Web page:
Advances in 3D Textiles Edited by Xiaogang Chen

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Advances in 3D Textiles
Edited by Xiaogang Chen
Advances in 3D Textiles Edited by Xiaogang Chen

Table of Contents
List of Contributors
Woodhead Publishing Series in Textiles
1: Introduction
Abstract
1.1 Introduction
1.2 Range of 3D textiles
1.3 Uses of 3D textiles
1.4 Conclusion


Part One: 3D Woven Textiles
2: Solid three-dimensional woven textiles
Abstract
Acknowledgment
2.1 Introduction
2.2 Terminology and fabric categorization
2.3 3D multilayer interlock weaves
2.4 3D noncrimp orthogonal weaves
2.5 3D dual interlaced weaves
2.6 Machine automation and computer-aided fabric design
2.7 Mechanical properties of 3D woven composites
2.8 Manufacturing and applications
2.9 Outlook of future needs
3: Hollow three-dimensional woven fabrics
Abstract
3.1 Introduction: Overview and potential applications
3.2 Principles of hollow woven fabrics
3.3 Properties and performance of structures based on hollow woven fabrics
3.4 Structural and mechanical modelling of hollow woven fabrics
3.5 Possible applications of hollow fabrics and future trends
3.6 Sources of further information and advice
4: Shell three-dimensional woven textiles
Abstract
4.1 Introduction
4.2 Reasons for the development of weaving processes for three-dimensional shells
4.3 History and classification of shell three-dimensional woven textiles
4.4 Flat woven and unfolded double-layer fabrics
4.5 Shell creation by alternating thread spacings
4.6 Weave design and patterns of 3D woven shells
4.7 CAD and simulation of three-dimensional woven shells
4.8 Conclusion
5: Nodal three-dimensional woven textiles
Abstract
5.1 Introduction
5.2 Nodal 3D structures
5.3 Nodal 3D design and production parameters
5.4 Applications
5.5 Future trends
5.6 Conclusion


Part Two: 3D Knitted, Braided and Nonwoven Textiles
6: Three-dimensional knitted textiles
Abstract
6.1 Introduction
6.2 3D knitting technologies
6.3 3D knitted structures
6.4 Properties and applications
6.5 Future trends
7: Recent advances in 3D braiding technology
Abstract
7.1 Introduction and objectives
7.2 State-of-the-art
7.3 Ideal tubular, bifurcated structure
7.4 Novel track-and-column braiding processes
7.5 Conclusion
8: Developments in 3D nonwovens
Abstract
8.1 Introduction
8.2 High-bulk flat nonwovens
8.3 Shaped 3D nonwovens
8.4 Future development


Part Three: 3D Textiles for Industrial Applications
9: 3D woven preforms for E-textiles and composites reinforcements
Abstract
Acknowledgments
9.1 Introduction
9.2 E-textiles
9.3 3D fabrics and preforms for composite reinforcements
9.4 Applications of E-textiles and 3D woven composites
9.5 3D weaves
9.6 Manufacturing technologies
9.7 Future trends and applications
10: Three-dimensional textiles in the automotive industry
Abstract
Acknowledgements
10.1 Introduction
10.2 Textile composite solutions used in the automotive industry
10.3 Manufacturing techniques for forming 3D fabrics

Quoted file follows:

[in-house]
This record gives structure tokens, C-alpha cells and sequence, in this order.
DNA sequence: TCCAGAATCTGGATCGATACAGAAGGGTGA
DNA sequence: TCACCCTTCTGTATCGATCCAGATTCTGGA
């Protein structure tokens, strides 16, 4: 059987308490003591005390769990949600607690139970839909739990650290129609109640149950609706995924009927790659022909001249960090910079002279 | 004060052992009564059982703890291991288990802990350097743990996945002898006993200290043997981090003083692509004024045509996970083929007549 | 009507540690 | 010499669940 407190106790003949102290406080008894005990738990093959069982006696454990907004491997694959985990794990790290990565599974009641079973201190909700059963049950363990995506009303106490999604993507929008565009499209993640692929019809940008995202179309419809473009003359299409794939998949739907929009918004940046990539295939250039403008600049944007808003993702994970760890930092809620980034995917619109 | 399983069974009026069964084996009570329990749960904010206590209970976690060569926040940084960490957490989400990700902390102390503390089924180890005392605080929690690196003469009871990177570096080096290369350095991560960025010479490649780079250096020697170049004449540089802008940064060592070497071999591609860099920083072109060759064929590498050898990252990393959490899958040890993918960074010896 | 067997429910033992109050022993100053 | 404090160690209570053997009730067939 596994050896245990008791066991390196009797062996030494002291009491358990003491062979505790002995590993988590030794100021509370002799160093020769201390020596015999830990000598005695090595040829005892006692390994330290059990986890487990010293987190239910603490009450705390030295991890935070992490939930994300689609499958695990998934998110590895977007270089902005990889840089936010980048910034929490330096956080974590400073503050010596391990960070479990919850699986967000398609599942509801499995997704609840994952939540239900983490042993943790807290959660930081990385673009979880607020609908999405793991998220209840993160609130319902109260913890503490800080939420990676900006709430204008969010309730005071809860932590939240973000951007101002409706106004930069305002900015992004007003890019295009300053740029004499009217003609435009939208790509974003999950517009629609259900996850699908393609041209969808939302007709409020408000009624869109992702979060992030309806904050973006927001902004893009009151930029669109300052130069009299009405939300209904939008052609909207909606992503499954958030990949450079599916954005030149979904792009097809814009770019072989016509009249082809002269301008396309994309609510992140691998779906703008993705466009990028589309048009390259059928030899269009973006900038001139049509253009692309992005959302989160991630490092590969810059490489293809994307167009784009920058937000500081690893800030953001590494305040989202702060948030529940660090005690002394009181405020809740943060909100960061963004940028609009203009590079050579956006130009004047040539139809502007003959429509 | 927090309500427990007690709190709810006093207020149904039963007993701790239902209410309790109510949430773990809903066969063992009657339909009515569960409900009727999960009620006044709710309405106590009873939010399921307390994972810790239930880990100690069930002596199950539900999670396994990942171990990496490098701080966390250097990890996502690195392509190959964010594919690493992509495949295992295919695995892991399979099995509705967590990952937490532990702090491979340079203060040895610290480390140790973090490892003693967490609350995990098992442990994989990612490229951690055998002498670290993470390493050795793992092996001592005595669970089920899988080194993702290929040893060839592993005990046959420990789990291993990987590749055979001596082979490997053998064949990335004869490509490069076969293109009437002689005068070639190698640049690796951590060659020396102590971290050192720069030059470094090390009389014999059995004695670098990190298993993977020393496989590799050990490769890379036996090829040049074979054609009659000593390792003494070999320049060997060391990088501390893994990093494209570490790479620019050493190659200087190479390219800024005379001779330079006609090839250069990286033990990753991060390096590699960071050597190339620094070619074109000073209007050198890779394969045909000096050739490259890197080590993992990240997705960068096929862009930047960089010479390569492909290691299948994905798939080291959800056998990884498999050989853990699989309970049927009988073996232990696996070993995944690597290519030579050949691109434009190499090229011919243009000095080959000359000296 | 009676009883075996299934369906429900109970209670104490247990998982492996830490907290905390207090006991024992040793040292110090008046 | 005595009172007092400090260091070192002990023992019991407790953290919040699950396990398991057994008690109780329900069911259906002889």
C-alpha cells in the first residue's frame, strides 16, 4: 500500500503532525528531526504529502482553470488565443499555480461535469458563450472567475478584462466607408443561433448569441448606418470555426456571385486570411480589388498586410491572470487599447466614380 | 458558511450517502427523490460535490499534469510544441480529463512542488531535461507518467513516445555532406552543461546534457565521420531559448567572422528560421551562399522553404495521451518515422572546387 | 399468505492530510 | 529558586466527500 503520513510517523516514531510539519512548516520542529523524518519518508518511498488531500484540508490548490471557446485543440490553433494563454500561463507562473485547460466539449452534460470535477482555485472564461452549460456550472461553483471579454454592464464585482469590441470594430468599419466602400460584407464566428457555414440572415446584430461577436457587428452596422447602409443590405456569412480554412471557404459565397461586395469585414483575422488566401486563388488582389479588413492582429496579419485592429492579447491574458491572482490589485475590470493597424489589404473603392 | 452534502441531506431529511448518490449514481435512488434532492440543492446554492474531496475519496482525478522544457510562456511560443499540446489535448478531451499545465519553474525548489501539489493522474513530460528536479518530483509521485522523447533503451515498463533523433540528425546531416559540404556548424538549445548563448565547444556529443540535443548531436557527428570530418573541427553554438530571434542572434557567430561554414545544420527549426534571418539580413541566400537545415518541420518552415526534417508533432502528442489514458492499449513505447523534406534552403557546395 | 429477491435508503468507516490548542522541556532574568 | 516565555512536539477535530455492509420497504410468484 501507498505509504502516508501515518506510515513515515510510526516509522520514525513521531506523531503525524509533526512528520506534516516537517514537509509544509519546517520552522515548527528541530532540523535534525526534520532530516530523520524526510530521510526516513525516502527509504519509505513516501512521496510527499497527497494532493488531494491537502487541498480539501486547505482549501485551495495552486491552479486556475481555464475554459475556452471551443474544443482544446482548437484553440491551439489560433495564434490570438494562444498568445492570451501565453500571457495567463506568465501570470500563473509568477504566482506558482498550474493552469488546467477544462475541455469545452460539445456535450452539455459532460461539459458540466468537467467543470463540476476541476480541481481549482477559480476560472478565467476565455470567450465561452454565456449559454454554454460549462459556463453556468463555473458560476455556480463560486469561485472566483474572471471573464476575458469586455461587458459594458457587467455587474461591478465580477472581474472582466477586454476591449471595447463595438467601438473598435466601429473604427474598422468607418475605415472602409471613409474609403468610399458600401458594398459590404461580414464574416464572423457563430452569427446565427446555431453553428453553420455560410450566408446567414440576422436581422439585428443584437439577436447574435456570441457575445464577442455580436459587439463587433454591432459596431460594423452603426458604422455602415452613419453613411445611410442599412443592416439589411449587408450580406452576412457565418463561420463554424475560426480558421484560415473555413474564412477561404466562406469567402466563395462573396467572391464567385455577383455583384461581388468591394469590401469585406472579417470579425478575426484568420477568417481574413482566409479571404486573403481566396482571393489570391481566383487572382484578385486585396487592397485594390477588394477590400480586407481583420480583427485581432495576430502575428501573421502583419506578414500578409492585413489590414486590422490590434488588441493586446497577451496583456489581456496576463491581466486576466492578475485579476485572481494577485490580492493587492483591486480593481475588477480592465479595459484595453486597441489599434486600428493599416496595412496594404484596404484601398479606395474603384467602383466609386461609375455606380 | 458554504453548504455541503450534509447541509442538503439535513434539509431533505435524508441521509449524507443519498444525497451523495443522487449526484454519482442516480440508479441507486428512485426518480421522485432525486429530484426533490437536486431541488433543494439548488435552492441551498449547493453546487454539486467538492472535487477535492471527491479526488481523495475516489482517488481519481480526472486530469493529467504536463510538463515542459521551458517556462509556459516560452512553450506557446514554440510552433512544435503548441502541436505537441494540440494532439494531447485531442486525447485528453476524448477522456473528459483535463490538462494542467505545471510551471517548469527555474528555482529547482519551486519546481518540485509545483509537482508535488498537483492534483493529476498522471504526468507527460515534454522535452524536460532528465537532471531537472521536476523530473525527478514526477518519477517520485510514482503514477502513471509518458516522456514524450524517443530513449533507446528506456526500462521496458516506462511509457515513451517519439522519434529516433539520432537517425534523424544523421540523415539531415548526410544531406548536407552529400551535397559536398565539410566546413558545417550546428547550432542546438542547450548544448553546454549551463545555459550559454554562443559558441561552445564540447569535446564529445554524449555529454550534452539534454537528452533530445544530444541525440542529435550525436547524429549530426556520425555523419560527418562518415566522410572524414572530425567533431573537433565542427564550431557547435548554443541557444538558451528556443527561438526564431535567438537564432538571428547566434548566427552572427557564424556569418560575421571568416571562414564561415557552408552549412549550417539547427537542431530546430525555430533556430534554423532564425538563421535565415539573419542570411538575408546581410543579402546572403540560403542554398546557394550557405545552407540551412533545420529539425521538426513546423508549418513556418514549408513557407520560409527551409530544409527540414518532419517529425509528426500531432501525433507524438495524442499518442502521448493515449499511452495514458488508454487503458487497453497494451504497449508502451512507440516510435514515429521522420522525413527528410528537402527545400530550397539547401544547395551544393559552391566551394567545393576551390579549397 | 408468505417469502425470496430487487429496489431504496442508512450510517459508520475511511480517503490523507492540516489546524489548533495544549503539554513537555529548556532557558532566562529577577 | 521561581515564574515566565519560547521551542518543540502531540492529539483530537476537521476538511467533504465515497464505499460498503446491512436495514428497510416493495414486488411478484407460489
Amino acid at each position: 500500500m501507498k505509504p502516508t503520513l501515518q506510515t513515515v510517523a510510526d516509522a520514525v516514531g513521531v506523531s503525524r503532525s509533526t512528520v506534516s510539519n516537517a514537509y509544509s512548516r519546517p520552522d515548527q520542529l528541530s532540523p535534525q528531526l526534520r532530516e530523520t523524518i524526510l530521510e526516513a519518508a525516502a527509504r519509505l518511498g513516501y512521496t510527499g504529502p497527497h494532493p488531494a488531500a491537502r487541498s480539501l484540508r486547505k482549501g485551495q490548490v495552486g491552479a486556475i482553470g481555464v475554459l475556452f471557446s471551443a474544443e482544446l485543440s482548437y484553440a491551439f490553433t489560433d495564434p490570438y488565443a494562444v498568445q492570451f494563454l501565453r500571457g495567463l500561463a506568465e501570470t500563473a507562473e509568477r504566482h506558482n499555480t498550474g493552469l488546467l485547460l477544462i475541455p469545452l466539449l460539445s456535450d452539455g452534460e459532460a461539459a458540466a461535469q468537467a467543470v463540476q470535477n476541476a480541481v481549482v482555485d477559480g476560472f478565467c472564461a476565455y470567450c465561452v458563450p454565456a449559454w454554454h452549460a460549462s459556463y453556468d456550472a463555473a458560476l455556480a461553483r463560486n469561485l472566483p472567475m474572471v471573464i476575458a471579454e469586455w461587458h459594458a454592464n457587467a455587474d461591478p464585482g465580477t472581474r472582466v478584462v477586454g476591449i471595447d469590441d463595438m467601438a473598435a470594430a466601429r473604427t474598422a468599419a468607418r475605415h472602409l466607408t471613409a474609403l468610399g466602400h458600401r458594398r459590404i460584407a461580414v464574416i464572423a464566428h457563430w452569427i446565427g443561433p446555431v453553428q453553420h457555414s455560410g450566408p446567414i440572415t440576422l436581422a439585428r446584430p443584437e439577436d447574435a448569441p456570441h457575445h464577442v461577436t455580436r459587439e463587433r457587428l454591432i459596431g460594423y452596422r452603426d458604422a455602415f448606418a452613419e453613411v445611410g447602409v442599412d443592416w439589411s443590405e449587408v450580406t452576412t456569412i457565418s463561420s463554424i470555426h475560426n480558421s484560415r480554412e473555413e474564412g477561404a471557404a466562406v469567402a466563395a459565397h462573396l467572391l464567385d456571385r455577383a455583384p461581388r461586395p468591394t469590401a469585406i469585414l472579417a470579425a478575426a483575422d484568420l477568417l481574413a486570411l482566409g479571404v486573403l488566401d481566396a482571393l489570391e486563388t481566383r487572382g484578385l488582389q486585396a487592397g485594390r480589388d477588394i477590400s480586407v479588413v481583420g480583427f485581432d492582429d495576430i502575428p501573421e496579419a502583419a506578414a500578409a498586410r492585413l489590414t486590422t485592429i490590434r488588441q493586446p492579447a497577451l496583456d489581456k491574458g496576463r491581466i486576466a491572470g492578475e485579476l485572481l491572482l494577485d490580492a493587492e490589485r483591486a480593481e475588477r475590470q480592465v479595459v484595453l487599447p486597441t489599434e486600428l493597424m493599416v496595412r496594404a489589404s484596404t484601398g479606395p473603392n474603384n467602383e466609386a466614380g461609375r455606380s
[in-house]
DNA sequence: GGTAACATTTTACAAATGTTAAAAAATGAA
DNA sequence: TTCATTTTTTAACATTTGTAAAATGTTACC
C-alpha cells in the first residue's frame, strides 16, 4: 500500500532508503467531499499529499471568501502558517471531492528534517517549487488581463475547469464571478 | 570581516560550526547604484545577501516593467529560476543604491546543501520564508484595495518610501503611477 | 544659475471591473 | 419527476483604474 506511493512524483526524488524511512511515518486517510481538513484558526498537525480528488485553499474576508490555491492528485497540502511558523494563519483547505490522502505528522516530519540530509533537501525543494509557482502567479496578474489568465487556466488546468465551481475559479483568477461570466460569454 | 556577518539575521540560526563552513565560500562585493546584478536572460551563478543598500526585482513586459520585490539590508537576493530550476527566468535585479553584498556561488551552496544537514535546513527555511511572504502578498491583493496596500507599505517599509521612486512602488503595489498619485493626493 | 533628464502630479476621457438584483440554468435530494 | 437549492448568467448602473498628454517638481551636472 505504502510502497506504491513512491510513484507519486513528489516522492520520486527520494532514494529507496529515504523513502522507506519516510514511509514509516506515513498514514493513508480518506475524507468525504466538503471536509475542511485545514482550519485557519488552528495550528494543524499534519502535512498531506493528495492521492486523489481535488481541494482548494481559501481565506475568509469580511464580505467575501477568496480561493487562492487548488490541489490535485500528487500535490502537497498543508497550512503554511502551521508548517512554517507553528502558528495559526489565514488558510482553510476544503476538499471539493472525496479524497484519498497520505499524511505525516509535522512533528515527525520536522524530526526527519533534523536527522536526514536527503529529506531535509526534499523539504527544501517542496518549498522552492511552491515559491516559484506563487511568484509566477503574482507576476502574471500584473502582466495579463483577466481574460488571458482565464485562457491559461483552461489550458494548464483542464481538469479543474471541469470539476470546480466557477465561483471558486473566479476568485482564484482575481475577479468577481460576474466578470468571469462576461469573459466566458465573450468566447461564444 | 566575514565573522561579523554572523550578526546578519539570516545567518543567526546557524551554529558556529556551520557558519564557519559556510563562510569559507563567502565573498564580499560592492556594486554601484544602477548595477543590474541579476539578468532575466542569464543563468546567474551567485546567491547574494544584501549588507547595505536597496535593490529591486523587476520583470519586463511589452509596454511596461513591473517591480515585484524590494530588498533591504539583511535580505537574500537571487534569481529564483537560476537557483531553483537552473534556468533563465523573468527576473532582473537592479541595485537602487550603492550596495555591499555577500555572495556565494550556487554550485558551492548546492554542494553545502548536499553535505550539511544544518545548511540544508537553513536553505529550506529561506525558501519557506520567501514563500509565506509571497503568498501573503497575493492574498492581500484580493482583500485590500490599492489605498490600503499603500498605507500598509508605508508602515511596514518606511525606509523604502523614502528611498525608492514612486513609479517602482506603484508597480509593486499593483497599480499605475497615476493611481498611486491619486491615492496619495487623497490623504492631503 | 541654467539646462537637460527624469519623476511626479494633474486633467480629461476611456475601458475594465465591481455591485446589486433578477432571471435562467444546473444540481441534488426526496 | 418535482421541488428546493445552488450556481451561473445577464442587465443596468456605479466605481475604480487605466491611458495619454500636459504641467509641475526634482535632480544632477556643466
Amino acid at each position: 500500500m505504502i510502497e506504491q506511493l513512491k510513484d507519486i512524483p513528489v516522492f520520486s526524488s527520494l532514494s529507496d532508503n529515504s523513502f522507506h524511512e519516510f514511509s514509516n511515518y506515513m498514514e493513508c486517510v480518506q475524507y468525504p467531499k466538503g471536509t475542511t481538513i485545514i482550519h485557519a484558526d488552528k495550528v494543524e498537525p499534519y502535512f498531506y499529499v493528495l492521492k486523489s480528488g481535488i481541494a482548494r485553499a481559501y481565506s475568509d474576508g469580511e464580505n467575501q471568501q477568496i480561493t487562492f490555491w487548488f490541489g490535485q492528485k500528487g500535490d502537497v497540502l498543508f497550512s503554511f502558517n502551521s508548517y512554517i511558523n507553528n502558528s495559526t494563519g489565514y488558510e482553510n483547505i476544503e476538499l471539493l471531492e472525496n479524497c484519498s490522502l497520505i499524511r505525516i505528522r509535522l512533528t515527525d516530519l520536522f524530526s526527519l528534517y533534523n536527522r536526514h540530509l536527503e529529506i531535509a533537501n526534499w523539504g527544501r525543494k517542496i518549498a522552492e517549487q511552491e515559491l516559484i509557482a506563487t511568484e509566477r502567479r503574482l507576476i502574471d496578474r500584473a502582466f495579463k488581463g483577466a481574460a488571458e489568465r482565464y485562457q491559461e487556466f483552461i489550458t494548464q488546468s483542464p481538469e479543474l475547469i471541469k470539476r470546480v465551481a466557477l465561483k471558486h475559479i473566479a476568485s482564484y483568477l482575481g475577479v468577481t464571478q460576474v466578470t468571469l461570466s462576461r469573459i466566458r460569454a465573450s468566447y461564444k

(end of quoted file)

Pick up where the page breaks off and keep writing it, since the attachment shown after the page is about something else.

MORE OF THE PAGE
10.4 Forming simulation of 3D fabrics
10.5 Applications (oil pan for automotive use)
10.6 Discussion
10.7 Future trends
11: Three-dimensional textiles in the aerospace industry
Abstract
11.1 Historical overview of aerospace fabric
11.2 The introduction of composite textiles
11.3 The introduction of carbon fiber
11.4 Manufacturing
11.5 Quality
11.6 Applications
11.7 Design considerations
11.8 Conclusion
12: Three-dimensional fabrics as medical textiles
Abstract
Acknowledgements
12.1 Introduction
12.2 Medical textiles
12.3 Textile techniques, manufacturing technologies and materials contributing to 3D medical textiles
12.4 Main applications of 3D textile in medicine
12.5 Future trends
12.6 Conclusion
12.7 Further sources
13: Three-dimensional textiles for protective clothing
Abstract
13.1 Introduction
13.2 Types of 3D weaves and manufacture techniques
13.3 3D textiles used for protective clothing
13.4 Conclusions and future trends
14: Three-dimensional textiles for sports and recreational clothing
Abstract
14.1 Introduction
14.2 Production and processing of 3D textiles
14.3 Features and requirements for sports and recreational clothing
14.4 Applications in sports and leisure clothing
Index

List of Contributors

  • A. Bogdanovich North Carolina State University, Raleigh, NC, USA
  • F. Boussu ENSAIT – GEMTEX Laboratory, Roubaix, France
  • D. Buecher RWTH Aachen University, Aachen, Germany
  • A. Buesgen Niederrhein University of Applied Sciences, Moenchengladbach, Germany
  • X. Chen The University of Manchester, Manchester, UK
  • C. Dufour ENSAIT – GEMTEX Laboratory, Roubaix, France
  • S. Eriksson University of Bora°s, Bora°s, Sweden
  • Y.-S. Gloy RWTH Aachen University, Aachen, Germany
  • R.H. Gong The University of Manchester, Manchester, UK
  • T. Gries Institut f€ur Textiltechnik der RWTH Aachen University, Aachen, Germany
  • J.W.S. Hearle TexEng Software Ltd, Manchester, UK
  • H. Hu Hong Kong Polytechnic University, Hong Kong, China
  • M. Amirul (Amir) Islam Bally Ribbon Mills, Bally, PA, USA
  • T. Islam RWTH Aachen University, Aachen, Germany
  • F. Ko University of British Columbia, Vancouver, BC, Canada
  • I. Kurcak RWTH Aachen University, Aachen, Germany
  • Y. Liu Hong Kong Polytechnic University, Hong Kong, China
  • A. McGonagle RWTH Aachen University, Aachen, Germany
  • P. Pineau MECACORP, Centre Technique Moteur, Lens, France
  • A. Prichard Prichard Consulting LLC, USA
  • L. Sandsjo¨ University of Bora°s, Bora°s, Sweden
  • T. Sontag Institut f€ur Textiltechnik der RWTH Aachen University, Aachen, Germany
  • D. Soulat ENSAIT – GEMTEX Laboratory, Roubaix, France
  • D. Sun Heriot-Watt University, Edinburgh, UK
  • L.W. Taylor The University of Manchester, Manchester, UK
  • P. Wang ENSAIT – GEMTEX Laboratory, Roubaix, France
  • H. Yang University of British Columbia, Vancouver, BC, Canada

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